Capturing Nature’s Dance

McKenna-November-Pond-Web Capturing Nature's Dance

November Pond celebrates texture, movement and color

Progressive nature photographer Morgan McKenna attunes her eye into nature’s intimate moments. From the color shifts in an aspen grove, to the delicate folds of a flower, to movement patterns dancing on water, Morgan’s work brings the viewer into the moment that these gestures reveal themselves. She photographs nature’s display of light, pattern, and texture that brings one into a visceral feel of beauty. Her intricate views of botanicals, flowers, water, and landscapes help create peaceful, positive spaces. Using a variety of techniques to bring the gestures alive, these photographs give us time to BE with the beauty.

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Much like a Mary Oliver poem, the viewer is asked to slow down and experience a shift in the usual scurry to notice the sublime.  Gifting ourselves these moments adds space in which to navigate the chaos that our world is going thru. Finding the safety and trust that sits in nature, which allows nature to keep expressing beauty and goodness, helps us do the same.

Bringing the wonder of a child to her work, Morgan shares “I’m a native of Colorado and have been taking photos since I was little.   I’ve always loved focusing close in on pieces of a landscape, whether the tiny details of a plant or flower, reflections in a pond, or a window of light in a forest.  I shoot early in the morning or late afternoon to catch colors at their deepest.  Most often I go for the sharpest images I can, but occasionally, I move the camera slightly while taking the photo just to achieve an impressionistic effect. These “in capture” pieces are created in real time without digital enhancement.  Blue Forest is an example of this movement technique.”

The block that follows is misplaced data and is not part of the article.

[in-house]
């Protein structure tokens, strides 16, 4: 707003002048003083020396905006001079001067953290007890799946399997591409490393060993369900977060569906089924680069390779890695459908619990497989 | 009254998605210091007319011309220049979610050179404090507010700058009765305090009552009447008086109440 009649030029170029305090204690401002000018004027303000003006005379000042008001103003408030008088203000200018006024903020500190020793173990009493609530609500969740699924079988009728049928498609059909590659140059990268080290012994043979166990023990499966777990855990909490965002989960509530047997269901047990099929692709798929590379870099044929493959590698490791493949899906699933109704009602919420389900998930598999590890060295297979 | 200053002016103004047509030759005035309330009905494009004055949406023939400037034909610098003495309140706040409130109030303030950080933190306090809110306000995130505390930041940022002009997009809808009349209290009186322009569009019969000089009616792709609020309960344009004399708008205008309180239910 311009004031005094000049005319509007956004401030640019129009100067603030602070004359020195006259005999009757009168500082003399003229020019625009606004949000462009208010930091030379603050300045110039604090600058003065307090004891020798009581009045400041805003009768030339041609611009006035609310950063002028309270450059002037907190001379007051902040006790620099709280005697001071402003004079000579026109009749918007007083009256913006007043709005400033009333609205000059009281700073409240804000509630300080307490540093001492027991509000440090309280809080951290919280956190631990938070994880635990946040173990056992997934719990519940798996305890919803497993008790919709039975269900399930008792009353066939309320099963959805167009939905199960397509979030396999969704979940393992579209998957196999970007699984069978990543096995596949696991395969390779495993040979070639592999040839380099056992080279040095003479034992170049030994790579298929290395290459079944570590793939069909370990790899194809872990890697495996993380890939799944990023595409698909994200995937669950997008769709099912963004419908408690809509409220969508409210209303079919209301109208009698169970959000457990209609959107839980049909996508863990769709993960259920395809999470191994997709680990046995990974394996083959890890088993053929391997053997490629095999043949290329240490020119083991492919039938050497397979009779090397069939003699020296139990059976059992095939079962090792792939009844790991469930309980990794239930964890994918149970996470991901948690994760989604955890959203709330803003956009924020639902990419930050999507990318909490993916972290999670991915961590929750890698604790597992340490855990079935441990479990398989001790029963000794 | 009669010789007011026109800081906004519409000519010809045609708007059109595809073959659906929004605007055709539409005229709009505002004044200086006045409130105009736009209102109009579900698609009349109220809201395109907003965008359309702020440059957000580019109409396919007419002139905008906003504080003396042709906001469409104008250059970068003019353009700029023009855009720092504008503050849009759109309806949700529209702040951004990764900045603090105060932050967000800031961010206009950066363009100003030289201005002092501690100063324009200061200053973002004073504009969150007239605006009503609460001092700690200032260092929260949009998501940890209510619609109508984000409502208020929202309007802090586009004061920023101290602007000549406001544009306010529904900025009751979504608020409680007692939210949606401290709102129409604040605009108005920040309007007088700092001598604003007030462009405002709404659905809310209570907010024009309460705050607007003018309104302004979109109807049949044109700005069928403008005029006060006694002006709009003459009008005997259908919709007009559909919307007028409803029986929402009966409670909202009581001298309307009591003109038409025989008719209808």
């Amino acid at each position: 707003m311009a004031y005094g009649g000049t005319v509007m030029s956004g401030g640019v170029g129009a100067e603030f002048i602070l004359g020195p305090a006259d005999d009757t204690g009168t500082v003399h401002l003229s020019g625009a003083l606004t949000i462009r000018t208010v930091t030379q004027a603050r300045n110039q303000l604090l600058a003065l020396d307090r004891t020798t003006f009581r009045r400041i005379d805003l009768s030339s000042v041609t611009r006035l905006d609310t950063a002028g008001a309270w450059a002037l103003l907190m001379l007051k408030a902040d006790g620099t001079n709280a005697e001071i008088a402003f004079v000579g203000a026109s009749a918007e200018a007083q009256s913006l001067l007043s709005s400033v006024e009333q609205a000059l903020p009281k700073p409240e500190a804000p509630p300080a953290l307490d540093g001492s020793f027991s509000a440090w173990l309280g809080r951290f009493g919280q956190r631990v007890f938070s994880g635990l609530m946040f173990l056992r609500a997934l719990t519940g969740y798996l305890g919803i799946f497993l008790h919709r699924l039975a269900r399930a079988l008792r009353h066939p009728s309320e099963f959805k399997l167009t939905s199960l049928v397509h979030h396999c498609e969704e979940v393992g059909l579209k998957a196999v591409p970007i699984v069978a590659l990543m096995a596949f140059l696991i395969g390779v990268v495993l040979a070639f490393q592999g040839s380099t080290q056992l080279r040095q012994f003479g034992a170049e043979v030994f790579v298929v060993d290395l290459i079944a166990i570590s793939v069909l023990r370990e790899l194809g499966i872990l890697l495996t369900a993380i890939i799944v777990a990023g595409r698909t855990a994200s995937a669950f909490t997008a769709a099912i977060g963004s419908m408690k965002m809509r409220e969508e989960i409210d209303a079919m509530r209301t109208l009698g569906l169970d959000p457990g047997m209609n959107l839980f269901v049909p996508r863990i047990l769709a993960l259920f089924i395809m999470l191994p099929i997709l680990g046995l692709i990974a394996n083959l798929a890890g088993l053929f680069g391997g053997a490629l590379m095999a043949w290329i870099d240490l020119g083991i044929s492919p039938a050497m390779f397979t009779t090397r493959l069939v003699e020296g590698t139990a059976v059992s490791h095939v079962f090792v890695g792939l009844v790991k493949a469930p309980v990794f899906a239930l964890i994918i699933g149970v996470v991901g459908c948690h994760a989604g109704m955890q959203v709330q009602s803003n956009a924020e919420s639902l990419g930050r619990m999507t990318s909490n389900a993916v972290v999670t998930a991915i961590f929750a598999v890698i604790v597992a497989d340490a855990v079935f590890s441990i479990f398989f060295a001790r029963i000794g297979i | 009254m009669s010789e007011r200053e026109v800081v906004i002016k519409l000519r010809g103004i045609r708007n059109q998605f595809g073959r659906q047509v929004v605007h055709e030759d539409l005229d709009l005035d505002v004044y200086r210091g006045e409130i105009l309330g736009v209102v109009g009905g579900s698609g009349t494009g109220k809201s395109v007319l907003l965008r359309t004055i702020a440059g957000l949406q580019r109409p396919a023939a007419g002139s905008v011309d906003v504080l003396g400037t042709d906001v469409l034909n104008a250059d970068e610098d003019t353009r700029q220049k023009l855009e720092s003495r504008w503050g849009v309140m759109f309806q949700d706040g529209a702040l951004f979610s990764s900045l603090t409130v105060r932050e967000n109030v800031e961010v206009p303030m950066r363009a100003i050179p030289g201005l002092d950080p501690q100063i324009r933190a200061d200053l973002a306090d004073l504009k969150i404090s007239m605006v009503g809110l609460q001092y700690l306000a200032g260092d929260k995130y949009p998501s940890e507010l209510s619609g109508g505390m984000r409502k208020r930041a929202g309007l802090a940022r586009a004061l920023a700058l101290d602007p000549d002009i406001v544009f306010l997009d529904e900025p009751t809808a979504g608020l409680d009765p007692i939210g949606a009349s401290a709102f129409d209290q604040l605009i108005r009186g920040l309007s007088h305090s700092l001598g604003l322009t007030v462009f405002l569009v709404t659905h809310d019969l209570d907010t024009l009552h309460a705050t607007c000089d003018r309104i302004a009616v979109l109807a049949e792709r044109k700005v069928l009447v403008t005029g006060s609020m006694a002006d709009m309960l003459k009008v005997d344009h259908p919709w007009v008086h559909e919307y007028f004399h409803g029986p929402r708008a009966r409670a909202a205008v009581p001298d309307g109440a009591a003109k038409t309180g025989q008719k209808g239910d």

McKenna-Blue-Forest-Small Capturing Nature's Dance

Blue Forest

Special Discount

Morgan is offering a 15% discount for her work with mentioning you read this blog. And she is able to match colors specifically to decor. McKenna images are archival (protected from fading) and are available from small to large (48”x72”) on metal, glass, acrylic, water color paper, canvas, or fine art photo paper.  Each piece is custom framed to match any look, from traditional to ultra modern.  For sizes and prices, contact Morgan at And be sure to visit her website to see many more exquisite expressions.

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a poem by Mary Oliver

Every day

I see or I hear


that more or less

kills me

with delight,

that leaves me

like a needle

in the haystack

of light.

It is what I was born for –

to look, to listen,

to lose myself

inside this soft world –

to instruct myself

over and over

in joy,

and acclamation.

Nor am I talking

about the exceptional,

the fearful, the dreadful,

the very extravagant –

but of the ordinary,

the common, the very drab,

the daily presentations.

Oh, good scholar,

I say to myself,

how can you help

but grow wise

with such teachings

as these –

the untrimmable light

of the world,

the ocean’s shine,

the prayers that are made

out of grass?